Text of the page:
Suga sends wreath to controversial Tokyo shrine, avoids visiting
Tokyo, Apr 21 (efe-epa).- Japanese Prime Minister Yoshihide Suga sent a wreath to the controversial Yasukuni shrine Wednesday in Tokyo, which neighboring countries associate with the country’s militaristic and colonial past, but avoided visiting it in person.
The prime minister made the offering within the framework of the biannual festival that the shrine celebrates in spring and autumn in tribute to the memory of the Japanese fallen in military conflicts, and emulates the protocol his predecessor Shinzo Abe followed for years.
Suga also sent an offering last fall festival, about a month after taking office following Abe’s resignation, and just like then, is not expected to attend the shrine.
Abe did however return to the shrine, having gone there in October after leaving office due to health problems.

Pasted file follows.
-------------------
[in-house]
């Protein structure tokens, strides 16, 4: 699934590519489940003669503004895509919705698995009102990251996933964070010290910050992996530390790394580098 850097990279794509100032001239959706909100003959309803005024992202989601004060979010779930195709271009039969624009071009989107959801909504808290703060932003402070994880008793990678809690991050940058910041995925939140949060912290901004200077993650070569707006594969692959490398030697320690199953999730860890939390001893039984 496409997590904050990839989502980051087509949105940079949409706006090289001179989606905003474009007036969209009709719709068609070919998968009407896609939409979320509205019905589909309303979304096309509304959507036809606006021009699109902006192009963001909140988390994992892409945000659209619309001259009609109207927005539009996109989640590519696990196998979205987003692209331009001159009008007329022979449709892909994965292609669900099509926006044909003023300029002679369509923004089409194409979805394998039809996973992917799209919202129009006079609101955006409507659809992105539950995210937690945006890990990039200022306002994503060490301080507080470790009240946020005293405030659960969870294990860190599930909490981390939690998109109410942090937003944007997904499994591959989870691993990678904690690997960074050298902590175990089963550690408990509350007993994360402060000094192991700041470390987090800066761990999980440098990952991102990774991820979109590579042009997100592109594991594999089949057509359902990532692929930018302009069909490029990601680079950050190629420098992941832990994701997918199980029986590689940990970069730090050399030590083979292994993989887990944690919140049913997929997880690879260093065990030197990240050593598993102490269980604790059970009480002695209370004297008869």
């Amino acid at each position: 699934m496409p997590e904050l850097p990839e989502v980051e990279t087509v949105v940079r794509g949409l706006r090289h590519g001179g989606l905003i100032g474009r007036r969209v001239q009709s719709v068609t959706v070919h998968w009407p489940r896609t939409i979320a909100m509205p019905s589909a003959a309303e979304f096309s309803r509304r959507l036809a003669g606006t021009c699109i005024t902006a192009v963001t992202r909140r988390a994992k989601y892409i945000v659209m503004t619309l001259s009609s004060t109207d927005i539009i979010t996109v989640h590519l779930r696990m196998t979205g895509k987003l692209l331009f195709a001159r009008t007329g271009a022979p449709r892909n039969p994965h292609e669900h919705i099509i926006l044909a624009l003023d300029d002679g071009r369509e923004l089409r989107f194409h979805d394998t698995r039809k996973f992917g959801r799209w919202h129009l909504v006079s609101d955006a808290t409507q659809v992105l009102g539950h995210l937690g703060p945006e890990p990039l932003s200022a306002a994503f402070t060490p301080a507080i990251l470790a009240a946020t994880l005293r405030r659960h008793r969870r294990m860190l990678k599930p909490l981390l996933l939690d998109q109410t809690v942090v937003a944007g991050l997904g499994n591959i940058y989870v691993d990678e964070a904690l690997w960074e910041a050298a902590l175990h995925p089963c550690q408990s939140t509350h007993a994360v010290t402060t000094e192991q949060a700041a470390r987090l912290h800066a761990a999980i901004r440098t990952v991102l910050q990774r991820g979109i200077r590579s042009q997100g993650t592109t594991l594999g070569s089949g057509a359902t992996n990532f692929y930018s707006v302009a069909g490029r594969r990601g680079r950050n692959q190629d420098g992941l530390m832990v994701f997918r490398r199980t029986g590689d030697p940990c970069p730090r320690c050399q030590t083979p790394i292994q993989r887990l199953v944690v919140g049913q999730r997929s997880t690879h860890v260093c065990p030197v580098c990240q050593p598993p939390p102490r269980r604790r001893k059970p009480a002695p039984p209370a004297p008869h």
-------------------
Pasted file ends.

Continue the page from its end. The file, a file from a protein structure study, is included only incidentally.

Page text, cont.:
“I have visited (the shrine) to show my sincere respect for the spirits of those who fought and dedicated their lives to the country,” Abe told reporters after the visit, according to statements collected by the Japanese news agency Kyodo.
The Yasukuni Shinto shrine has been involved in controversy for years and is often the subject of diplomatic friction with neighboring countries, who consider it a symbol of Japan’s militaristic past.
It honors those fallen in Japan between the end of the 19th century and 1945, more than 2.4 million people, including 14 politicians and officers of the Imperial Army convicted as class A war criminals by the International Military Criminal Court for the Far East at the end of World War II.
Abe came to personally present this offering in Yasukuni when he was still prime minister, until 2013, after criticism inside and outside the country that motivated him to start sending the offerings.
China and South Korea, countries that suffered war attacks from Japan, have expressed their complaints about the official tributes in Yasukuni because of old wounds linked to Japan’s colonial past. EFE-EPA